But the story doesn’t end there, even though they exchange ILU and Anne this time accepts Daniel’s proposal. She also confides in him about her past. There was just nothing else to do. I’m going to let go here but have to say this ‘madman’ part of the story was kind of... let’s just say, the whole Chervill business seemed hazy to me. I mean, not what he did to Anne, which was atrocious but somehow, I wanted to know his side of the story too. We met his wife when Daniel goes to pay a call to him. She was quite a nice woman and it was very much apparent, totally besotted with her husband. I felt the whole thing a bit unfair on her part. The last resolve from Daniel, which was to send Chervill out of England, possibly to Australia, didn’t make me happy. I don’t know why I felt this way but I did and it bugged me even as the story ended. Anyway, apart from that, I think I’ve used up all the adjectives to express how much I loved this book! I’m feeling restless thinking I have to wait another year for the next installment and I’m hoping, this time, it’s Sarah. I also had a notion that Hugh might have his own book (fingers crossed because I dig him big time! *wink*). Could he be Sarah’s match? Who knows. Can’t wait to find that out!

4.5 happy stars. Yah, I have a big grin even as I write this review, all thanks to JQ.

OK, HAVE to add this update from JQ’s website: The next book is Sarah’s and yes, her match is Hugh.... OMG YAYYAYAY!!! And yes, I have to wait till May, 13 for that one unfortunately. *sigh*

On a side note: My short review is now a featured review (from Avon/HarperCollins) in Edelweiss. Thanks Avon, I appreciate it much.

This ARC was provided to me by Avon/HarperCollins via edelweiss which didn’t influence my review and rating in any way.

Favorite Quote(s):
Daniel chuckled. Whoever that poor girl was, he hoped his family was paying her well.
And then, finally, she lifted her fingers from the keys as Daisy began her painful violin solo. He watched her exhale, stretching her fingers, and then . . .
She looked up.
Time stopped. It simply stopped. It was the most maudlin and clichéd way of describing it, but those few seconds when her face was lifted toward his . . . they stretched and pulled, melting into eternity.
She was beautiful. But that didn’t explain it. He’d seen beautiful women before. He’d slept with plenty of them, even. But this . . . Her . . . She . . .
Even his thoughts were tongue-tied.
“What about me?” Frances asked.
“The butler,” Harriet replied without even a second of hesitation.
Frances’s mouth immediately opened to protest.
“No, no,” Harriet said. “It’s the best role, I promise. You get to do everything.”
“Except be a unicorn,” Daniel murmured.
Frances tilted her head to the side with a resigned expression.
“The next play,” Harriet finally gave in. “I shall find a way to include a unicorn in the one I’m working on right now.”
Frances pumped both fists in the air. “Huzzah!” 
“Have you seen Frances?”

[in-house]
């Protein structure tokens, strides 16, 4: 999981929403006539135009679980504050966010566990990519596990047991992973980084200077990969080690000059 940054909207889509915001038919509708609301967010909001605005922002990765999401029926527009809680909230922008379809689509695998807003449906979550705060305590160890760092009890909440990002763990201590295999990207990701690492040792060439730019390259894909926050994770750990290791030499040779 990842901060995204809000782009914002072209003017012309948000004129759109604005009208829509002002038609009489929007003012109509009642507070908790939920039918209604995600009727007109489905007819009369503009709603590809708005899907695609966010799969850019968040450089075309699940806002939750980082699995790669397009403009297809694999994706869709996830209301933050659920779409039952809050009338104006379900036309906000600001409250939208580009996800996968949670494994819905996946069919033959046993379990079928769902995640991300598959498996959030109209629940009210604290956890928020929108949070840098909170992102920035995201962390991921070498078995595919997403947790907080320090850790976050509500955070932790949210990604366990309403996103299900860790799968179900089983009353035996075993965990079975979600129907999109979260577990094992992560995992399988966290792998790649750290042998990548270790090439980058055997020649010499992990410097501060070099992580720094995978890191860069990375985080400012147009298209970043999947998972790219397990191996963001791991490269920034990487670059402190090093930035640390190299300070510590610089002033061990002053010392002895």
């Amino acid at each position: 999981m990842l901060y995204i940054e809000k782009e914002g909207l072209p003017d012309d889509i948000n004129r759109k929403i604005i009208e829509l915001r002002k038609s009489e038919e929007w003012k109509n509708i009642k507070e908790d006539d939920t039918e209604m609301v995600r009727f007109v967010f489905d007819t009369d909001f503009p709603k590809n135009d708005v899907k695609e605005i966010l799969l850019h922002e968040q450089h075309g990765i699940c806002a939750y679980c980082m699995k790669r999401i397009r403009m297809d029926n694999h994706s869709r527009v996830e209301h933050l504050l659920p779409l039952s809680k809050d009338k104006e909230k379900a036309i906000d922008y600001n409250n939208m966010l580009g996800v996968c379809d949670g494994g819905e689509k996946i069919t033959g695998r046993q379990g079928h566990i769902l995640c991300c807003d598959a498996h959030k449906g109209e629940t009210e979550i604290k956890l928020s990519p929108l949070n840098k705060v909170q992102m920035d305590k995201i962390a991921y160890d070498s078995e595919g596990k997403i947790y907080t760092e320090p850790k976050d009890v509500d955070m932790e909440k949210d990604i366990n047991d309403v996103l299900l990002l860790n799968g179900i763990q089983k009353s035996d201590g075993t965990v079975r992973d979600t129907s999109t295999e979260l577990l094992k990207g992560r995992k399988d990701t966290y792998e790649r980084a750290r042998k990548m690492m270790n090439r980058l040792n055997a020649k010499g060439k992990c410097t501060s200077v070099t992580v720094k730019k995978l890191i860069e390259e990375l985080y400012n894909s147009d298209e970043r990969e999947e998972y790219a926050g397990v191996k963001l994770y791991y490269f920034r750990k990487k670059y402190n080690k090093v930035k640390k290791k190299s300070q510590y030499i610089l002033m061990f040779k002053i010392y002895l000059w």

He tilted his head to the right. “I believe she’s off rooting about in the bushes.”
A nne followed his gaze uneasily. “Rooting?”
“She told me she was practicing for the next play.”
A nne blinked at him, not following.
“For when she gets to be a unicorn.”
“Oh, of course.” She chuckled. “She is rather tenacious, that one.”
With an admittedly goofy spring in his step, he made his way across the main hall to the breakfast room, pausing only to peek through the sitting room at the large window, which some enterprising footman had pulled open to let in the warm, spring air. What a day, what a day. Birds were chirping, the sky was blue, the grass was green (as always, but it was still an excellent thing), and he had kissed Miss Wynter.
He nearly bounced right off his feet, just thinking about it.
It had been splendid. Marvelous. A kiss to deny all previous kisses. Really, he didn’t know what he’d been doing with all those other women, because whatever had happened when his lips had touched theirs, those had not been kisses.
Not like last night.
His brows rose. “And how is it that you have come to be such an expert on scrapes and bruises?”
“I’m a governess,” she said. Because really, that ought to be explanation enough.
 “Tea?” Daniel asked, signaling to the innkeeper.
“Please. Or anything that is hot.” She pulled off her gloves, pausing to frown at a little hole that was growing at the tip of her right forefinger. That wouldn’t do. She needed all the dignity she could muster in that finger.
Heaven knew she shook it at the girls often enough.
Finally, he reached his street. It was quiet, blessedly so, and the only sound was his own groan as he lifted his foot to the first stone step at the entrance to Winstead House. The only sound, that was, until someone whispered his name.
He froze. “Anne?”
A figure stepped out of the shadows, trembling in the night. “Daniel,” she said again, and if she said anything more, he did not hear it. He was down the stairs in an instant, and she was in his arms, and for the first time in nearly a week, the world felt steady on its axis.
“He said he loved me,” she whispered.
Daniel swallowed, and he had the strangest sensation, almost a premonition of what it must like to be a parent.
Someday, God willing, he’d have a daughter, and that daughter would look like the woman standing in front of him, and if ever she looked at him with that bewildered expression, whispering, “He said he loved me . . .”
Nothing short of murder would be an acceptable response.